You may think you are safe now, but connecting continues after you get home.  Take the business cards you collected and divide them into two piles:  One pile for people that you met and just want to stay in touch with, and another pile for people who made a deeper impression on you.

For the first pile, connect with them on social media and maybe post on their timeline or send a private message saying how nice it was to meet them.

For the second pile, send personal notes or emails thanking them for spending time with you and offering specific ways you’d like to stay connected with them.

PRO TIP:  As you collect business cards at the event, jot a few words on the back to jog your memory when you get back home. “Really cute red shoes” “Send info about speaking topics” “Knows Becky S.”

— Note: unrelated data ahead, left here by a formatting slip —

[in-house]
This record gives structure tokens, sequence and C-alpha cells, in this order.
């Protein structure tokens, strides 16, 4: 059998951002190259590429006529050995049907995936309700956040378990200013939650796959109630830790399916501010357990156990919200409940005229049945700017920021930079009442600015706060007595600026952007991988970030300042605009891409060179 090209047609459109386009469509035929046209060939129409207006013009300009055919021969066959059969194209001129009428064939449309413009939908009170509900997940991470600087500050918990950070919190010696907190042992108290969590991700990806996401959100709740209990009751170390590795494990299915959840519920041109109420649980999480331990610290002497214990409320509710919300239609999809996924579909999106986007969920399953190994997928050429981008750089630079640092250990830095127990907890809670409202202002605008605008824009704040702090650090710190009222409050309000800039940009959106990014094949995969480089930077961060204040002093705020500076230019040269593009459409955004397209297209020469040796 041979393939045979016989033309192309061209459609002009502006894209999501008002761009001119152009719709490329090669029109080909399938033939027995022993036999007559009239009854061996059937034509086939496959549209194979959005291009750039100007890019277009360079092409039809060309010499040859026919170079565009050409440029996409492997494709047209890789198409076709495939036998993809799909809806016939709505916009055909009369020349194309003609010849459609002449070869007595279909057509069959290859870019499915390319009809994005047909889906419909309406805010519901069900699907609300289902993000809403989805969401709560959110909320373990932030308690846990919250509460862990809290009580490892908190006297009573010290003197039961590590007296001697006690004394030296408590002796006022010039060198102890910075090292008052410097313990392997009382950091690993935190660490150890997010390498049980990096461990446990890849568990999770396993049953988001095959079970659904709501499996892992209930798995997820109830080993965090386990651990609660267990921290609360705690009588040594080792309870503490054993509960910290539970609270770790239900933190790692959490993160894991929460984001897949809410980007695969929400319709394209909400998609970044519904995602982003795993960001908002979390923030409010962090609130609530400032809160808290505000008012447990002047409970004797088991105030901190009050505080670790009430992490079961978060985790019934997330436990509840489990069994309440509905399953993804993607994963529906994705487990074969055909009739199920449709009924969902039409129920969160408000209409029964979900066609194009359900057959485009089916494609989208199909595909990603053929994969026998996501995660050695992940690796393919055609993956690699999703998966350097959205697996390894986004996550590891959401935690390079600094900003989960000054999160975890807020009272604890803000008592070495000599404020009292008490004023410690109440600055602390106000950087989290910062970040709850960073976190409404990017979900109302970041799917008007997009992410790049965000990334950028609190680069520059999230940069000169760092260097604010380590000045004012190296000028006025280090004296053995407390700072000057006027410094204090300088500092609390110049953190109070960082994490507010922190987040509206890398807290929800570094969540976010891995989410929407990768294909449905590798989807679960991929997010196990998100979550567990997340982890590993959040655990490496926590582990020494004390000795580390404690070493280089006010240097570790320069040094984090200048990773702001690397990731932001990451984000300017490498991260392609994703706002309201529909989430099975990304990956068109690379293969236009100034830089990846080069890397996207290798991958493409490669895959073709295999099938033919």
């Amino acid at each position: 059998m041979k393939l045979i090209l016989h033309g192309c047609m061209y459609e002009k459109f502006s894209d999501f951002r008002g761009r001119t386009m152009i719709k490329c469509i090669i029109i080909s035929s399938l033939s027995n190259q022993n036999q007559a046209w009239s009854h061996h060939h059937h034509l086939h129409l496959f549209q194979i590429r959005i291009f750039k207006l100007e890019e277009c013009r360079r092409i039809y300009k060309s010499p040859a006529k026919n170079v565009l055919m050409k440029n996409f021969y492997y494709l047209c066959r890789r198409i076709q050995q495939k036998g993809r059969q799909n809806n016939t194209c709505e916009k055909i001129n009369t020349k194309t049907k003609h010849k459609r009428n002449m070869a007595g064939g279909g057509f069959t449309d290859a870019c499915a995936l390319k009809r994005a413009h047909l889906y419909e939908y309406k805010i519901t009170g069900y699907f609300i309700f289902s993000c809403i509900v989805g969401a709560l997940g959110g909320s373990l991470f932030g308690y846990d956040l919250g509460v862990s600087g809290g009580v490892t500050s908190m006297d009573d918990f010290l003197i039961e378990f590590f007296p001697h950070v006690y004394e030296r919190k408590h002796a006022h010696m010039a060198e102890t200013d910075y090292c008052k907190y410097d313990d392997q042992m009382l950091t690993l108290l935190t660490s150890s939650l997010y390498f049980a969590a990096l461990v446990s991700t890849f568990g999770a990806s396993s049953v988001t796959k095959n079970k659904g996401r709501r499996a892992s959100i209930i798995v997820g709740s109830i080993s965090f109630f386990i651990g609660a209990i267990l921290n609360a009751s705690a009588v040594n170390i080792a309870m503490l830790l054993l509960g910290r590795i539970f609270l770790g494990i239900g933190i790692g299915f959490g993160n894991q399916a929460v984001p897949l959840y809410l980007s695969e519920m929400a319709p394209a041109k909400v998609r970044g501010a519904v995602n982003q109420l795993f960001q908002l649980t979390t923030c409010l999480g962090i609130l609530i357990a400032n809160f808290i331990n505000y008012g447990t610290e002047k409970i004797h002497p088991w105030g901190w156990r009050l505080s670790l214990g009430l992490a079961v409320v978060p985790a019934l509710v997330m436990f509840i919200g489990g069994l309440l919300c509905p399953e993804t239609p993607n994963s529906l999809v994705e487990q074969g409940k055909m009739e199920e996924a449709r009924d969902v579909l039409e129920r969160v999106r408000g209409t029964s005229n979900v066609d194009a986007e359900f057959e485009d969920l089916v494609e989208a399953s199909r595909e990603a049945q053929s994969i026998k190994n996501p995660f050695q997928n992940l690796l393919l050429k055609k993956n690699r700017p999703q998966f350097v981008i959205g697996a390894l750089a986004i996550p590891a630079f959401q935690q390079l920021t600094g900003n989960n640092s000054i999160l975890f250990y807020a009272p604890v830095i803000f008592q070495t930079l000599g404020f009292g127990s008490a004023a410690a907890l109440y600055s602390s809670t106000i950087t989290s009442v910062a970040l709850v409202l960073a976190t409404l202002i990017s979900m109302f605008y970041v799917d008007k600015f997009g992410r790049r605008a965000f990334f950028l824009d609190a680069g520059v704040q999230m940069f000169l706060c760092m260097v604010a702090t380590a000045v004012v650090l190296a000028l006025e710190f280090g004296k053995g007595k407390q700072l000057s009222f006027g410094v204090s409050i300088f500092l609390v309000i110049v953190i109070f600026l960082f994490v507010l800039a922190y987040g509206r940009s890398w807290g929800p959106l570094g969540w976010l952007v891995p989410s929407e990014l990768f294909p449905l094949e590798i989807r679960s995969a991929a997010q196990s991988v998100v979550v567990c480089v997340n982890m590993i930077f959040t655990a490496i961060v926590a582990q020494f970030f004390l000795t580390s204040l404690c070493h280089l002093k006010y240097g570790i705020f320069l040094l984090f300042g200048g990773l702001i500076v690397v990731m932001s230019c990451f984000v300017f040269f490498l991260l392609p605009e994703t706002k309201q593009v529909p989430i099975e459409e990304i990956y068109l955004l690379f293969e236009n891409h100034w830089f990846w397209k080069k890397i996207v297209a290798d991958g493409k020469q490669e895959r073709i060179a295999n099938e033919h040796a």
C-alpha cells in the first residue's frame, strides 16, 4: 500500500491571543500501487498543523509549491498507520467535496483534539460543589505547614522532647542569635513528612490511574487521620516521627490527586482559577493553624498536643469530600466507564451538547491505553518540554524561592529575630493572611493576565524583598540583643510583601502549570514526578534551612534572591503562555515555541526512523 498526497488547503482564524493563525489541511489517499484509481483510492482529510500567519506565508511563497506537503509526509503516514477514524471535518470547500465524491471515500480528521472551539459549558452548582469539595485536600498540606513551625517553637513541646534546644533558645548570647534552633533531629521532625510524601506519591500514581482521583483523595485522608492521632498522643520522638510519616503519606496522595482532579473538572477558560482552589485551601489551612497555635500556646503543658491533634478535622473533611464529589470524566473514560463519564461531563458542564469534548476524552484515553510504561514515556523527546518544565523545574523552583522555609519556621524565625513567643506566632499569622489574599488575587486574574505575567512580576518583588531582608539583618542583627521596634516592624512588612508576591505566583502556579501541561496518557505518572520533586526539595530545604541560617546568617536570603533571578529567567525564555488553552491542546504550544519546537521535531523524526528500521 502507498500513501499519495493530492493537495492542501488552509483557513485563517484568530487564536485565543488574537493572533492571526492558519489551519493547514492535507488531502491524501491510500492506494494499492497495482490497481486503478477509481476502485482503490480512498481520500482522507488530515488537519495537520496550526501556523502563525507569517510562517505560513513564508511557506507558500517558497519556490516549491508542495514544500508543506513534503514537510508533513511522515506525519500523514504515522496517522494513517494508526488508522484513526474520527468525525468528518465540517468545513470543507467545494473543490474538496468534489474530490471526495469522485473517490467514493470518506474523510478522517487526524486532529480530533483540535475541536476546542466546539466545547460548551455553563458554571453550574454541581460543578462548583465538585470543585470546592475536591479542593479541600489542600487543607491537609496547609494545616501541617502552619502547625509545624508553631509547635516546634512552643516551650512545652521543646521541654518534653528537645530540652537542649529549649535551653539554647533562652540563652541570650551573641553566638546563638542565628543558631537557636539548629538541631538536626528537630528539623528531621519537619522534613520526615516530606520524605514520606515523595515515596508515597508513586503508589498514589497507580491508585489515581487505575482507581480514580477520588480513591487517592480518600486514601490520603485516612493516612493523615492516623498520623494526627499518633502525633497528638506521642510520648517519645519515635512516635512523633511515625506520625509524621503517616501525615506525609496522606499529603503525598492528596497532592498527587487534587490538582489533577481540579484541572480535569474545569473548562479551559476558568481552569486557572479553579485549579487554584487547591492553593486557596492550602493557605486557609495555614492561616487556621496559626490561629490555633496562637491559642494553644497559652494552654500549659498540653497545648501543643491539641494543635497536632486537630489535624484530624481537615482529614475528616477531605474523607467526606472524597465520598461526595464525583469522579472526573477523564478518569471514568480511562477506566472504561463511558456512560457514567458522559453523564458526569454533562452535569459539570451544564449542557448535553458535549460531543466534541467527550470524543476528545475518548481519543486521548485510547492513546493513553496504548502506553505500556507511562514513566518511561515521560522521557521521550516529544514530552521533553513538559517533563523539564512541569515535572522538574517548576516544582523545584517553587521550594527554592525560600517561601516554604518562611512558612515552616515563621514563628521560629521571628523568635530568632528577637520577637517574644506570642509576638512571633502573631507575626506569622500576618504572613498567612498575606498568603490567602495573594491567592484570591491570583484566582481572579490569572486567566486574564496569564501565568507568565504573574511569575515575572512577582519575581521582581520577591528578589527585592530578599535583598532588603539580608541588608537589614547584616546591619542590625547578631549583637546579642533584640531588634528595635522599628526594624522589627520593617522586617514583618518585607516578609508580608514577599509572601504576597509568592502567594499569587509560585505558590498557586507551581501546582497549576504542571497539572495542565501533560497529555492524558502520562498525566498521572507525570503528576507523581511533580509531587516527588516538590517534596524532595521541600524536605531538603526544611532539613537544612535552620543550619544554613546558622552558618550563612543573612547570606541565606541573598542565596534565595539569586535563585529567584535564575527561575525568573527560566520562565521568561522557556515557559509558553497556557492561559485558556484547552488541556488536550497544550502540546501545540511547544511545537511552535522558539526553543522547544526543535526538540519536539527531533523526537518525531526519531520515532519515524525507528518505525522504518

I’m not promising that networking time won’t be awkward or uncomfortable.  But with a little preparation and confidence inspired by your God-dream, you can make it through without throwing up in your purse.  That’s progress!


These posts have some other great tips on how to network at a conference:

10 Tips on Networking Like A Pro at a Conference – Jeff Goins

How to Small Talk –

8 Great Icebreakers for Your Next Networking Event – Meredith Lepore for (the conversation about a “whatsit” in the Comments of this article is really interesting!)


What are some of your favorite tips for making authentic connections at a conference or event?

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4 thoughts on “How to Network at a Conference”

  1. These are good tips not just for conferences, but for anywhere that we are with a group of people. “Turn “I wish I was her” into “what can I learn from her?” So good! Thanks for sharing, Christa.